So Maroon is French President. Breathe a sigh of relief.
Now realise that this man is about as reformist as Tony Blair.
Then realise that he is as a result marooned in a neoliberal morass from which it is unlikely he has the initiative or inclination to escape and realise that he is no solution to anything bar the immediate crisis of holding off the French far right, yet again.
Right now anyone who is educated in the view that markets answer all questions, supply side reforms supply all solutions and that a pre-condition of success is that government books are balanced, come what may, has not learned the lessons of thirty seven years of neoliberalism, or appreciated the need for co-ordinated government driven action to make economies work for people again; let alone understood that supply side reform is a euphemism for losing the battle against climate change. They also don't understand money, government debt, and its essential role in the economy.
But most of all they have not realised that the requirement in a modern economy under threat from populism is to meet the needs of people. Bizarrely these are all too easy to state. People want jobs that are well paid. They want housing that's secure and sufficient for needs. They want security with a sense of identity. And they want to know their children have prospects, ill health will not ruin them and old age is not something to dread.
How to achieve that? The populists suggest that is possible by eliminating a threat. That's why migrants are so potent for them.
The alternative is empowerment. It's not paternalism: we've had enough of that. Distaste for globalisation is a proxy for that distaste, and an entirely appropriate one because globalisation has been about disempowerment. Localism is part of the corollary as a result.
But this empowerment is at the heart of why I think (as I suggested yesterday) letting people use their savings and their pensions to direct the local economy is key. And it is why I think that high quality data that can show people that the place where they live is working for them is vital - which is why I made the case for this in Scotland. It is also why PFI has to go - because that was so obviously about passing the power to use tax revenues for public good towards private profit instead.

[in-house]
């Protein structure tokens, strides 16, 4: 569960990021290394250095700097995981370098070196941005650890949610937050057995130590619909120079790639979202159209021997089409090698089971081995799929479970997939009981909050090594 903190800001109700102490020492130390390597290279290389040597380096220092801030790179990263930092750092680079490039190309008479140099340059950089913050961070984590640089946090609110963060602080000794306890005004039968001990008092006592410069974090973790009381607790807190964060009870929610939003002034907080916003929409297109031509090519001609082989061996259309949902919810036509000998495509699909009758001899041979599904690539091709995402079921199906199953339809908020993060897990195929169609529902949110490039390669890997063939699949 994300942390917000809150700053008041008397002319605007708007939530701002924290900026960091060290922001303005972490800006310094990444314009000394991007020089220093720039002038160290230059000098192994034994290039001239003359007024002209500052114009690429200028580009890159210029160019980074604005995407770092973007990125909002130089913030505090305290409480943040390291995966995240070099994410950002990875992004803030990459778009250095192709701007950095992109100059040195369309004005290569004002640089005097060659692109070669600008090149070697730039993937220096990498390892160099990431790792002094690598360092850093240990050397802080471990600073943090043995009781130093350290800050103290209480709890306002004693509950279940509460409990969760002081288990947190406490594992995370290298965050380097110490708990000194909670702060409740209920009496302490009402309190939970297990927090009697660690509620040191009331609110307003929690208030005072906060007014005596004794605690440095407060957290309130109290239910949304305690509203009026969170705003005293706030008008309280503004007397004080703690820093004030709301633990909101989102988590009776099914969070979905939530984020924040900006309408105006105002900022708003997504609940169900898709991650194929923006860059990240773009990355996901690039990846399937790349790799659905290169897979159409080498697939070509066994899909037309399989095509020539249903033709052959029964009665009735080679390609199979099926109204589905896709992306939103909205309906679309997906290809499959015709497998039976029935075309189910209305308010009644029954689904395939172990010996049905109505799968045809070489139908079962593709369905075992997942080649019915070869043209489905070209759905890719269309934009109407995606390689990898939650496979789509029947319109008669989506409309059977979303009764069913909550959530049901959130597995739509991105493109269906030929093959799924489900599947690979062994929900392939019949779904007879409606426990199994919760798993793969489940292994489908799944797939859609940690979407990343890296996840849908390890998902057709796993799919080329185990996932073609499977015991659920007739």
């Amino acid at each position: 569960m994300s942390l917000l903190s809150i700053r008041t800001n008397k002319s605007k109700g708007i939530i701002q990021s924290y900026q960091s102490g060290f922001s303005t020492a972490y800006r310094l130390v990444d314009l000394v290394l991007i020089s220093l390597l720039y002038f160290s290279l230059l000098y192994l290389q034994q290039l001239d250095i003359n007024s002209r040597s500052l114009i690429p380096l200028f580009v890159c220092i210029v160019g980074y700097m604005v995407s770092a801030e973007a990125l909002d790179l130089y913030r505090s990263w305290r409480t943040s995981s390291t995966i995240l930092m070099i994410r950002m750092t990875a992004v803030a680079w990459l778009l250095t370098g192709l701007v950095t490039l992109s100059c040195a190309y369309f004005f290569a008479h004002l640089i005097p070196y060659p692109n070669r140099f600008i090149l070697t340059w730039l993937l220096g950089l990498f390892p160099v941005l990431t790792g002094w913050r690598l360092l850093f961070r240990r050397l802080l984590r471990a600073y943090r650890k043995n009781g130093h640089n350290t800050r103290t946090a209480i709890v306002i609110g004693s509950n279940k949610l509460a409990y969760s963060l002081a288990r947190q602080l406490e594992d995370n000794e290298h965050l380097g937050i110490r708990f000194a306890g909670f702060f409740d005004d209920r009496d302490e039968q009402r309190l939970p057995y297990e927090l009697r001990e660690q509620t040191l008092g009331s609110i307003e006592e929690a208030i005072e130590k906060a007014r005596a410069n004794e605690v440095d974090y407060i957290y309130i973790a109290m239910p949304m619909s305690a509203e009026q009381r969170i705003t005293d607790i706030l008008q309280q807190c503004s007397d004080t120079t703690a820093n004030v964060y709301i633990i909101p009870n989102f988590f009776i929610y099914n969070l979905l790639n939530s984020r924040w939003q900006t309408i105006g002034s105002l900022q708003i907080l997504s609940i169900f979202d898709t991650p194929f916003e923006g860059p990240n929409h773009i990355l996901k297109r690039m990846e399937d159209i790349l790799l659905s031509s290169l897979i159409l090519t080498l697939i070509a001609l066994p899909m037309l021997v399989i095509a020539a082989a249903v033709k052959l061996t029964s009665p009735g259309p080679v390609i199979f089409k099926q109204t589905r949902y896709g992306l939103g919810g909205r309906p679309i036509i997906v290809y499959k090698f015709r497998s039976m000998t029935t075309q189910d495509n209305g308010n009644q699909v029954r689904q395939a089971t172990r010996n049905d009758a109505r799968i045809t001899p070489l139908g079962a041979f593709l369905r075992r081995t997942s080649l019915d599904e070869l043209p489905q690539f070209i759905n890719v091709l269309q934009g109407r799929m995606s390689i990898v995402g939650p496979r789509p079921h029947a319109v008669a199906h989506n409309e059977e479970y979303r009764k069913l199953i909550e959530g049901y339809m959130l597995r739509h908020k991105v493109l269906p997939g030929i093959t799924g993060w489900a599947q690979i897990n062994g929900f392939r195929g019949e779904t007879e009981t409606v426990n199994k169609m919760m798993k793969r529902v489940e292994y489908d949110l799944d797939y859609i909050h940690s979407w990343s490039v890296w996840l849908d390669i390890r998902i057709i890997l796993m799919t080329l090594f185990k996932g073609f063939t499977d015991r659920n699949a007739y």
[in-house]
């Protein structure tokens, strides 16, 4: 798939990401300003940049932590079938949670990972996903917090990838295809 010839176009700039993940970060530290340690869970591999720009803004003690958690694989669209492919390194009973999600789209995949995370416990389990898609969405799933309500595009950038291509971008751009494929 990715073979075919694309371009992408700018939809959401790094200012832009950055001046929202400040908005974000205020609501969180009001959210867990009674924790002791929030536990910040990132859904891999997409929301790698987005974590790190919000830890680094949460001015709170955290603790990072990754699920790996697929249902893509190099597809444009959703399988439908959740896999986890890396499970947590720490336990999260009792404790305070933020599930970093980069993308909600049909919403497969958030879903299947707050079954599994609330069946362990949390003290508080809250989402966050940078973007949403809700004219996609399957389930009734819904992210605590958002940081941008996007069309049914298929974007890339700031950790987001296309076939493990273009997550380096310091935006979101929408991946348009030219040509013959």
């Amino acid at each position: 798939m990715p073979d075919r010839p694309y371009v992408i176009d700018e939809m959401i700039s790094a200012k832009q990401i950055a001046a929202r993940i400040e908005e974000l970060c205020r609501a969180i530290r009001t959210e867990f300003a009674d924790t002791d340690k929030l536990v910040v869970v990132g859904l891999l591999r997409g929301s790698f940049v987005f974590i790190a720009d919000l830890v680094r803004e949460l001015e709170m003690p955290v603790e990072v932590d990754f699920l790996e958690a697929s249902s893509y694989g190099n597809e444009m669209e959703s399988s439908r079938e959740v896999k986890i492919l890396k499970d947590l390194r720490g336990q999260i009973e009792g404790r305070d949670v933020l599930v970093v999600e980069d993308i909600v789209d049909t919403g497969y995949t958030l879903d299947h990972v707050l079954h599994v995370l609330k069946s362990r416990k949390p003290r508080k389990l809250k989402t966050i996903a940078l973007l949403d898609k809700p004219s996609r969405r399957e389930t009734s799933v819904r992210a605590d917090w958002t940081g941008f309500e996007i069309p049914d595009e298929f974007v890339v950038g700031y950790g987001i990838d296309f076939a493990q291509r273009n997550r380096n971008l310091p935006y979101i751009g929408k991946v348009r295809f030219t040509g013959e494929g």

But there's more to it than that. The aim has to be jobs in every constituency that deliver two things. One is fair pay. The other is meaning. And in this context meaning is doing something that adds value, which is why I remain committed to the idea of the Green New Deal. This is not just about investment for energy and ticking a carbon box: it is about building futures in better homes, based on low energy and local generation and bringing a sense of the economy back to the local domain.
I can't see Macron being anywhere near any of this. That is why he will fail.
That is why the Tories will fail here.
We're not looking for either of their solutions now. Populism can't work unless it destroys all we value, which the Tories might try and which Macron can only hold at bay. And old fashioned Labour values, based on division and class rights tinged with internationalism, are as remote. What we need is soemthing very different. It's an economy built for and by people in the places where they are.
I think that's possible based on liberating savings to direct investment into work creating opportunity that transforms productivity, real living conditions and long term prospects.
I think it's possible if we begin to understand how the local fits into the national, for which i can't even see any adequate theory as yet.
And it's possible if we realise that putting people, their wealth and their inclinations to work is the pre-condition of success.
I can be accused of dreaming. But when I look at the mess we're in I think dreaming of real ways out is the most important thing on the agenda.